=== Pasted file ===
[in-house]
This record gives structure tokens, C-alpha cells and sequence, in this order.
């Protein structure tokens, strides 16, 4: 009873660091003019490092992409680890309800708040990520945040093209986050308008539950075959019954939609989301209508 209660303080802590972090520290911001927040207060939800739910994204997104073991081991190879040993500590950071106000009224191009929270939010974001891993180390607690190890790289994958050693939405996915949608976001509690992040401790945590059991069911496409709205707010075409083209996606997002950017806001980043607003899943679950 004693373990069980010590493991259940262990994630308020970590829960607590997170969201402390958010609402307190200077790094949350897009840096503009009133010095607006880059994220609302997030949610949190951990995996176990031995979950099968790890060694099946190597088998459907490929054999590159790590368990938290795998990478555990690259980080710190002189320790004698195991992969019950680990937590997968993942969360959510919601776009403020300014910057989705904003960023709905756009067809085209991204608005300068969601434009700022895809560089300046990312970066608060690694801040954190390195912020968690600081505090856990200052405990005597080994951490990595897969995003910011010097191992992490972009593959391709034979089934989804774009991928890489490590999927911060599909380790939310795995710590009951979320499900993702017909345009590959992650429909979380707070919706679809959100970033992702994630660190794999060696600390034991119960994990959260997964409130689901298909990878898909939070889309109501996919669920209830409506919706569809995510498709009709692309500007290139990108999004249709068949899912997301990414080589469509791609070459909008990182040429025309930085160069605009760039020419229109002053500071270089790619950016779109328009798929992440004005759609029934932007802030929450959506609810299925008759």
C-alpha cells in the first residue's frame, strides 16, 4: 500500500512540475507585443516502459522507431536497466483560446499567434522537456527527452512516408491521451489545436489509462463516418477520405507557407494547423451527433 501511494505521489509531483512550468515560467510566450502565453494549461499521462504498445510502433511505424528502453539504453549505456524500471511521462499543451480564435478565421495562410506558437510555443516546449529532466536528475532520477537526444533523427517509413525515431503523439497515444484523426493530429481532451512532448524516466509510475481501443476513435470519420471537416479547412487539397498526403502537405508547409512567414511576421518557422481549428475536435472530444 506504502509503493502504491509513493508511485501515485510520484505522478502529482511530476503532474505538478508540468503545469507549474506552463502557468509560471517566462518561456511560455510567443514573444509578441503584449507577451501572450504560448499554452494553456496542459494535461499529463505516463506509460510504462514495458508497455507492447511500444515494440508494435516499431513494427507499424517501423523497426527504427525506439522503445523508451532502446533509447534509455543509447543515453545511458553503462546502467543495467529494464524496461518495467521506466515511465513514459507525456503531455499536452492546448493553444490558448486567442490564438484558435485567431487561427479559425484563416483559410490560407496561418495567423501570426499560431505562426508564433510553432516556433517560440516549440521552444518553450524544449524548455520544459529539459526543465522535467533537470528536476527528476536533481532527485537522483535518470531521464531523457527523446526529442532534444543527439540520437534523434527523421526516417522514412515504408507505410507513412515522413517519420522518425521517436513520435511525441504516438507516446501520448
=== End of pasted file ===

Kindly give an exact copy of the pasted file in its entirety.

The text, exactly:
[in-house]
This record gives structure tokens, C-alpha cells and sequence, in this order.
């Protein structure tokens, strides 16, 4: 009873660091003019490092992409680890309800708040990520945040093209986050308008539950075959019954939609989301209508 209660303080802590972090520290911001927040207060939800739910994204997104073991081991190879040993500590950071106000009224191009929270939010974001891993180390607690190890790289994958050693939405996915949608976001509690992040401790945590059991069911496409709205707010075409083209996606997002950017806001980043607003899943679950 004693373990069980010590493991259940262990994630308020970590829960607590997170969201402390958010609402307190200077790094949350897009840096503009009133010095607006880059994220609302997030949610949190951990995996176990031995979950099968790890060694099946190597088998459907490929054999590159790590368990938290795998990478555990690259980080710190002189320790004698195991992969019950680990937590997968993942969360959510919601776009403020300014910057989705904003960023709905756009067809085209991204608005300068969601434009700022895809560089300046990312970066608060690694801040954190390195912020968690600081505090856990200052405990005597080994951490990595897969995003910011010097191992992490972009593959391709034979089934989804774009991928890489490590999927911060599909380790939310795995710590009951979320499900993702017909345009590959992650429909979380707070919706679809959100970033992702994630660190794999060696600390034991119960994990959260997964409130689901298909990878898909939070889309109501996919669920209830409506919706569809995510498709009709692309500007290139990108999004249709068949899912997301990414080589469509791609070459909008990182040429025309930085160069605009760039020419229109002053500071270089790619950016779109328009798929992440004005759609029934932007802030929450959506609810299925008759």
C-alpha cells in the first residue's frame, strides 16, 4: 500500500512540475507585443516502459522507431536497466483560446499567434522537456527527452512516408491521451489545436489509462463516418477520405507557407494547423451527433 501511494505521489509531483512550468515560467510566450502565453494549461499521462504498445510502433511505424528502453539504453549505456524500471511521462499543451480564435478565421495562410506558437510555443516546449529532466536528475532520477537526444533523427517509413525515431503523439497515444484523426493530429481532451512532448524516466509510475481501443476513435470519420471537416479547412487539397498526403502537405508547409512567414511576421518557422481549428475536435472530444 506504502509503493502504491509513493508511485501515485510520484505522478502529482511530476503532474505538478508540468503545469507549474506552463502557468509560471517566462518561456511560455510567443514573444509578441503584449507577451501572450504560448499554452494553456496542459494535461499529463505516463506509460510504462514495458508497455507492447511500444515494440508494435516499431513494427507499424517501423523497426527504427525506439522503445523508451532502446533509447534509455543509447543515453545511458553503462546502467543495467529494464524496461518495467521506466515511465513514459507525456503531455499536452492546448493553444490558448486567442490564438484558435485567431487561427479559425484563416483559410490560407496561418495567423501570426499560431505562426508564433510553432516556433517560440516549440521552444518553450524544449524548455520544459529539459526543465522535467533537470528536476527528476536533481532527485537522483535518470531521464531523457527523446526529442532534444543527439540520437534523434527523421526516417522514412515504408507505410507513412515522413517519420522518425521517436513520435511525441504516438507516446501520448